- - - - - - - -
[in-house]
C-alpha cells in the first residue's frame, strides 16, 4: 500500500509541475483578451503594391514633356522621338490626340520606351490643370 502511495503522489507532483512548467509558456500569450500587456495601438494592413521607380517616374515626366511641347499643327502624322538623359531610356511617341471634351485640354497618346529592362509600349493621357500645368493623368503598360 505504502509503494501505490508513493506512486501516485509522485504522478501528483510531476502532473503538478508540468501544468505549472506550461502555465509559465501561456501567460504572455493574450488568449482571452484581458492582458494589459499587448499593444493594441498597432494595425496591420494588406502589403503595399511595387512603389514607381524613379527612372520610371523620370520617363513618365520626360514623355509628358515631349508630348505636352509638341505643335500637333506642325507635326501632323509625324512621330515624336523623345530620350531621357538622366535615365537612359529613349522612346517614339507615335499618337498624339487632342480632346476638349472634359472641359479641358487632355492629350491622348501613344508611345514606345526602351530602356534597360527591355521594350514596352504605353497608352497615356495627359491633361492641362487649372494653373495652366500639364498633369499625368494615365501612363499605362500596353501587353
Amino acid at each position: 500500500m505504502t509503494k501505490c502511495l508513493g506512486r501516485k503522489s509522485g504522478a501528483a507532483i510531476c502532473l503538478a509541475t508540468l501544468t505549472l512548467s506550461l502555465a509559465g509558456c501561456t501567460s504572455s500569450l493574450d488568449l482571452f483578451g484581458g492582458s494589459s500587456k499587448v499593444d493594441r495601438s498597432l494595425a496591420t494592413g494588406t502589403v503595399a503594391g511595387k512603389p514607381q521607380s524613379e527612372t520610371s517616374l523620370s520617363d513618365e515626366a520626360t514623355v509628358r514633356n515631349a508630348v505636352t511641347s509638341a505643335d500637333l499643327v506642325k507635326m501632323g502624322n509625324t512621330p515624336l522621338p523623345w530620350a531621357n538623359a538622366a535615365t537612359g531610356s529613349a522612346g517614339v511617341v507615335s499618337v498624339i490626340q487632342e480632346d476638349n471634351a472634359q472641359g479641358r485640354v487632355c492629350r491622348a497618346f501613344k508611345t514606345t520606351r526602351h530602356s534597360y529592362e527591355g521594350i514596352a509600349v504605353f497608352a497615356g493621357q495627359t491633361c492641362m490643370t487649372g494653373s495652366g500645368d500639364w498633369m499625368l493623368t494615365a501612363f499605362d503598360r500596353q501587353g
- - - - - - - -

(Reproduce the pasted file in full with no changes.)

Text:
[in-house]
C-alpha cells in the first residue's frame, strides 16, 4: 500500500509541475483578451503594391514633356522621338490626340520606351490643370 502511495503522489507532483512548467509558456500569450500587456495601438494592413521607380517616374515626366511641347499643327502624322538623359531610356511617341471634351485640354497618346529592362509600349493621357500645368493623368503598360 505504502509503494501505490508513493506512486501516485509522485504522478501528483510531476502532473503538478508540468501544468505549472506550461502555465509559465501561456501567460504572455493574450488568449482571452484581458492582458494589459499587448499593444493594441498597432494595425496591420494588406502589403503595399511595387512603389514607381524613379527612372520610371523620370520617363513618365520626360514623355509628358515631349508630348505636352509638341505643335500637333506642325507635326501632323509625324512621330515624336523623345530620350531621357538622366535615365537612359529613349522612346517614339507615335499618337498624339487632342480632346476638349472634359472641359479641358487632355492629350491622348501613344508611345514606345526602351530602356534597360527591355521594350514596352504605353497608352497615356495627359491633361492641362487649372494653373495652366500639364498633369499625368494615365501612363499605362500596353501587353
Amino acid at each position: 500500500m505504502t509503494k501505490c502511495l508513493g506512486r501516485k503522489s509522485g504522478a501528483a507532483i510531476c502532473l503538478a509541475t508540468l501544468t505549472l512548467s506550461l502555465a509559465g509558456c501561456t501567460s504572455s500569450l493574450d488568449l482571452f483578451g484581458g492582458s494589459s500587456k499587448v499593444d493594441r495601438s498597432l494595425a496591420t494592413g494588406t502589403v503595399a503594391g511595387k512603389p514607381q521607380s524613379e527612372t520610371s517616374l523620370s520617363d513618365e515626366a520626360t514623355v509628358r514633356n515631349a508630348v505636352t511641347s509638341a505643335d500637333l499643327v506642325k507635326m501632323g502624322n509625324t512621330p515624336l522621338p523623345w530620350a531621357n538623359a538622366a535615365t537612359g531610356s529613349a522612346g517614339v511617341v507615335s499618337v498624339i490626340q487632342e480632346d476638349n471634351a472634359q472641359g479641358r485640354v487632355c492629350r491622348a497618346f501613344k508611345t514606345t520606351r526602351h530602356s534597360y529592362e527591355g521594350i514596352a509600349v504605353f497608352a497615356g493621357q495627359t491633361c492641362m490643370t487649372g494653373s495652366g500645368d500639364w498633369m499625368l493623368t494615365a501612363f499605362d503598360r500596353q501587353g